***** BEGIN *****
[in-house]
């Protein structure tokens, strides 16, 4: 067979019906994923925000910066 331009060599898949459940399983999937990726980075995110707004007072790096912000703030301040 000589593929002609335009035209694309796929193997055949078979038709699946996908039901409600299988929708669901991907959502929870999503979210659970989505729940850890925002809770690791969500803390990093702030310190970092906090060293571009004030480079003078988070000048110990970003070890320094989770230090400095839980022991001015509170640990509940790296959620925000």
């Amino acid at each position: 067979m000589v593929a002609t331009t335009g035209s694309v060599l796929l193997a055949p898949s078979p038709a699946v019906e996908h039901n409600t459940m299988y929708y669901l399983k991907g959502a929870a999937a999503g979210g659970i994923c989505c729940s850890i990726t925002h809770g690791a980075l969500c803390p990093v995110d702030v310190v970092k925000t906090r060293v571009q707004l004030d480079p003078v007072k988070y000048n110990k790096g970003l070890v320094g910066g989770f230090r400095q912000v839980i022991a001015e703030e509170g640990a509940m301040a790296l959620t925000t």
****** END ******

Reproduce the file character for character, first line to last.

[in-house]
């Protein structure tokens, strides 16, 4: 067979019906994923925000910066 331009060599898949459940399983999937990726980075995110707004007072790096912000703030301040 000589593929002609335009035209694309796929193997055949078979038709699946996908039901409600299988929708669901991907959502929870999503979210659970989505729940850890925002809770690791969500803390990093702030310190970092906090060293571009004030480079003078988070000048110990970003070890320094989770230090400095839980022991001015509170640990509940790296959620925000």
């Amino acid at each position: 067979m000589v593929a002609t331009t335009g035209s694309v060599l796929l193997a055949p898949s078979p038709a699946v019906e996908h039901n409600t459940m299988y929708y669901l399983k991907g959502a929870a999937a999503g979210g659970i994923c989505c729940s850890i990726t925002h809770g690791a980075l969500c803390p990093v995110d702030v310190v970092k925000t906090r060293v571009q707004l004030d480079p003078v007072k988070y000048n110990k790096g970003l070890v320094g910066g989770f230090r400095q912000v839980i022991a001015e703030e509170g640990a509940m301040a790296l959620t925000t």